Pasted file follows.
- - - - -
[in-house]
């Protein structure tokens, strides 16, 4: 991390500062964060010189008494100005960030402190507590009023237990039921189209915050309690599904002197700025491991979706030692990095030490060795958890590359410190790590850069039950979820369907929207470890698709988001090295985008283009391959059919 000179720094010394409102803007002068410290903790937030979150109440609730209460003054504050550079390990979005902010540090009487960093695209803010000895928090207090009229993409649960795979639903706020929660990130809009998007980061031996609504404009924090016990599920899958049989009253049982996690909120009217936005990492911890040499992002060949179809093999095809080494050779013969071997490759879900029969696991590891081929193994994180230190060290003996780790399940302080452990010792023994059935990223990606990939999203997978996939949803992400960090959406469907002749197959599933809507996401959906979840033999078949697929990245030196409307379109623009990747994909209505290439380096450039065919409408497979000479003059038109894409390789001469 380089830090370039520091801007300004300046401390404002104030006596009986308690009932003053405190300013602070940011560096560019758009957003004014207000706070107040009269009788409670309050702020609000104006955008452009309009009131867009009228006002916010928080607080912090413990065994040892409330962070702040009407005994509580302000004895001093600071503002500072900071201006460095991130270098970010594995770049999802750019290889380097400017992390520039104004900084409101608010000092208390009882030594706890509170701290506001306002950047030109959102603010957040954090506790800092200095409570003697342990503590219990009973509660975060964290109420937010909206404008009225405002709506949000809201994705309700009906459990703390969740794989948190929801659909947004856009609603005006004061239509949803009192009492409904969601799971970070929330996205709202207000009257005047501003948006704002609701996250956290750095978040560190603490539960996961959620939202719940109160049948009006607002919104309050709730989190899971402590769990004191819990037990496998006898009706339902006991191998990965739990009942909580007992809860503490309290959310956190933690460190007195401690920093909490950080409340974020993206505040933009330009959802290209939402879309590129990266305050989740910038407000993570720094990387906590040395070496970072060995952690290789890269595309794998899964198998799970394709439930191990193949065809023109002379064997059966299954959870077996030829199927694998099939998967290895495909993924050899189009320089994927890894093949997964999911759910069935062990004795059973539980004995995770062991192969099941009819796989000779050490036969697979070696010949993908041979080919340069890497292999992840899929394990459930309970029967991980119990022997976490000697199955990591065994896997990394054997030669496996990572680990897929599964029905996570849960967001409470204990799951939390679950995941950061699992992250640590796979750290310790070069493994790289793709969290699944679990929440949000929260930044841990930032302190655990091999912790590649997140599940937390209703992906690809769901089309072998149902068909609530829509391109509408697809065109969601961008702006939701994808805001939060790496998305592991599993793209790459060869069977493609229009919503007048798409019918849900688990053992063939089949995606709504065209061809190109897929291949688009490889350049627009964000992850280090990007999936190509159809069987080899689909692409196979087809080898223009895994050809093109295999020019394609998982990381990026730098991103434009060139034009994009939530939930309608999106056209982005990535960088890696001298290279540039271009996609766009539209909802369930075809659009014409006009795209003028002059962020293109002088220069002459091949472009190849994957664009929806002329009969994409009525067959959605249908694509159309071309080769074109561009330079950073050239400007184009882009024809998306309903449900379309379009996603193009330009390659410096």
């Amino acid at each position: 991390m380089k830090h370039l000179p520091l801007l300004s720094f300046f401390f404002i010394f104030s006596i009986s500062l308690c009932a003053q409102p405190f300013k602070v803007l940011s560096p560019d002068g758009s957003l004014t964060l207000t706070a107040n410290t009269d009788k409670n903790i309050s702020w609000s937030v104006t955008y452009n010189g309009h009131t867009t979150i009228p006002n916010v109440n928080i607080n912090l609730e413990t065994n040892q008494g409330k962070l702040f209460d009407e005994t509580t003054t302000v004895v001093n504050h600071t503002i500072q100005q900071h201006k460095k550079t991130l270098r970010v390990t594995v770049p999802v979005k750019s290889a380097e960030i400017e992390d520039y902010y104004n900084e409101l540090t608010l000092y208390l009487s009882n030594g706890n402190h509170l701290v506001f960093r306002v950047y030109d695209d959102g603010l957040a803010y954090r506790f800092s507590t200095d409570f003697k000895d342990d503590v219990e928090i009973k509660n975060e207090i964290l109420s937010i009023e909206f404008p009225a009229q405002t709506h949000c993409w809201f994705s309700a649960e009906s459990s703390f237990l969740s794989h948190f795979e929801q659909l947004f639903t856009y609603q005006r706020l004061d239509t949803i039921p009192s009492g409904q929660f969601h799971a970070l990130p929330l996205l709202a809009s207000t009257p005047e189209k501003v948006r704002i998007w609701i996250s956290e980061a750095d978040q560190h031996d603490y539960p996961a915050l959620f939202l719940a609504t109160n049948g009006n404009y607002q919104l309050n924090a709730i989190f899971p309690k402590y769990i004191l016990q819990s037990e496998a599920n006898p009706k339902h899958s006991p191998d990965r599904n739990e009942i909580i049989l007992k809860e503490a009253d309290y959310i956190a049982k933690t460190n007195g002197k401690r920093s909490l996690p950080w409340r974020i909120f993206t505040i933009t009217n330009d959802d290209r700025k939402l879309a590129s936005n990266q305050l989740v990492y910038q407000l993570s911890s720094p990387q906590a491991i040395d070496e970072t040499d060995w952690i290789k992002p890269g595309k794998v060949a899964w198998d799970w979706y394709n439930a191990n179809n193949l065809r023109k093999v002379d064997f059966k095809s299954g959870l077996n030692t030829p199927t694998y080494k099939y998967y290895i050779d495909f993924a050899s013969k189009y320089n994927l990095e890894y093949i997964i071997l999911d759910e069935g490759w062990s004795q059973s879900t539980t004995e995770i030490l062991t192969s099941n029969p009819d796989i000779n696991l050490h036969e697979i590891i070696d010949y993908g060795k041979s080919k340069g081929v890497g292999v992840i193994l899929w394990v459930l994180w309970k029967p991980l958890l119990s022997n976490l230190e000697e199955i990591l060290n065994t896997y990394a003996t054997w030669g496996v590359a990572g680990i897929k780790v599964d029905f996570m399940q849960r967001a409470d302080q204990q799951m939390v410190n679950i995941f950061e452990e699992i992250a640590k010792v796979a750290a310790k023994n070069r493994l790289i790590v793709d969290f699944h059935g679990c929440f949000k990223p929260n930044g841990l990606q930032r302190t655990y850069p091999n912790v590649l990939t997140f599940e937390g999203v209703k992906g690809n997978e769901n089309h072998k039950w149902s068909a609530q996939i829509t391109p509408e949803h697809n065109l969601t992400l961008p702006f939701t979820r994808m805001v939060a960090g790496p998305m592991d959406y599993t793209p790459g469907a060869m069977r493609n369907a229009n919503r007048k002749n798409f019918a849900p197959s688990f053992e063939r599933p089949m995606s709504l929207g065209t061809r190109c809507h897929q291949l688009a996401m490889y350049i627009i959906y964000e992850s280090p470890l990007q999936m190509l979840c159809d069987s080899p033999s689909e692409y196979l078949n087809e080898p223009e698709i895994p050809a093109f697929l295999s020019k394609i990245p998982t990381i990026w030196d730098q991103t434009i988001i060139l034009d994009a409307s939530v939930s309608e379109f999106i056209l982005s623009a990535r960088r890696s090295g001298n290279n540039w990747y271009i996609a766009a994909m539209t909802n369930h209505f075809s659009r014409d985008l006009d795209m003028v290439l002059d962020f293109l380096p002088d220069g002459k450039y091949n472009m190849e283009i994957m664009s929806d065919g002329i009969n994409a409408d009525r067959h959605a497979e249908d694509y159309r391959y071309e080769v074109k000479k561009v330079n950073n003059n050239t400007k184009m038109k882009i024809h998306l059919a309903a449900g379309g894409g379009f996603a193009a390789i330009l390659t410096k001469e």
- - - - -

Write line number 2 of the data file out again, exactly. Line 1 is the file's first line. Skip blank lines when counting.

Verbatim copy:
């Protein structure tokens, strides 16, 4: 991390500062964060010189008494100005960030402190507590009023237990039921189209915050309690599904002197700025491991979706030692990095030490060795958890590359410190790590850069039950979820369907929207470890698709988001090295985008283009391959059919 000179720094010394409102803007002068410290903790937030979150109440609730209460003054504050550079390990979005902010540090009487960093695209803010000895928090207090009229993409649960795979639903706020929660990130809009998007980061031996609504404009924090016990599920899958049989009253049982996690909120009217936005990492911890040499992002060949179809093999095809080494050779013969071997490759879900029969696991590891081929193994994180230190060290003996780790399940302080452990010792023994059935990223990606990939999203997978996939949803992400960090959406469907002749197959599933809507996401959906979840033999078949697929990245030196409307379109623009990747994909209505290439380096450039065919409408497979000479003059038109894409390789001469 380089830090370039520091801007300004300046401390404002104030006596009986308690009932003053405190300013602070940011560096560019758009957003004014207000706070107040009269009788409670309050702020609000104006955008452009309009009131867009009228006002916010928080607080912090413990065994040892409330962070702040009407005994509580302000004895001093600071503002500072900071201006460095991130270098970010594995770049999802750019290889380097400017992390520039104004900084409101608010000092208390009882030594706890509170701290506001306002950047030109959102603010957040954090506790800092200095409570003697342990503590219990009973509660975060964290109420937010909206404008009225405002709506949000809201994705309700009906459990703390969740794989948190929801659909947004856009609603005006004061239509949803009192009492409904969601799971970070929330996205709202207000009257005047501003948006704002609701996250956290750095978040560190603490539960996961959620939202719940109160049948009006607002919104309050709730989190899971402590769990004191819990037990496998006898009706339902006991191998990965739990009942909580007992809860503490309290959310956190933690460190007195401690920093909490950080409340974020993206505040933009330009959802290209939402879309590129990266305050989740910038407000993570720094990387906590040395070496970072060995952690290789890269595309794998899964198998799970394709439930191990193949065809023109002379064997059966299954959870077996030829199927694998099939998967290895495909993924050899189009320089994927890894093949997964999911759910069935062990004795059973539980004995995770062991192969099941009819796989000779050490036969697979070696010949993908041979080919340069890497292999992840899929394990459930309970029967991980119990022997976490000697199955990591065994896997990394054997030669496996990572680990897929599964029905996570849960967001409470204990799951939390679950995941950061699992992250640590796979750290310790070069493994790289793709969290699944679990929440949000929260930044841990930032302190655990091999912790590649997140599940937390209703992906690809769901089309072998149902068909609530829509391109509408697809065109969601961008702006939701994808805001939060790496998305592991599993793209790459060869069977493609229009919503007048798409019918849900688990053992063939089949995606709504065209061809190109897929291949688009490889350049627009964000992850280090990007999936190509159809069987080899689909692409196979087809080898223009895994050809093109295999020019394609998982990381990026730098991103434009060139034009994009939530939930309608999106056209982005990535960088890696001298290279540039271009996609766009539209909802369930075809659009014409006009795209003028002059962020293109002088220069002459091949472009190849994957664009929806002329009969994409009525067959959605249908694509159309071309080769074109561009330079950073050239400007184009882009024809998306309903449900379309379009996603193009330009390659410096």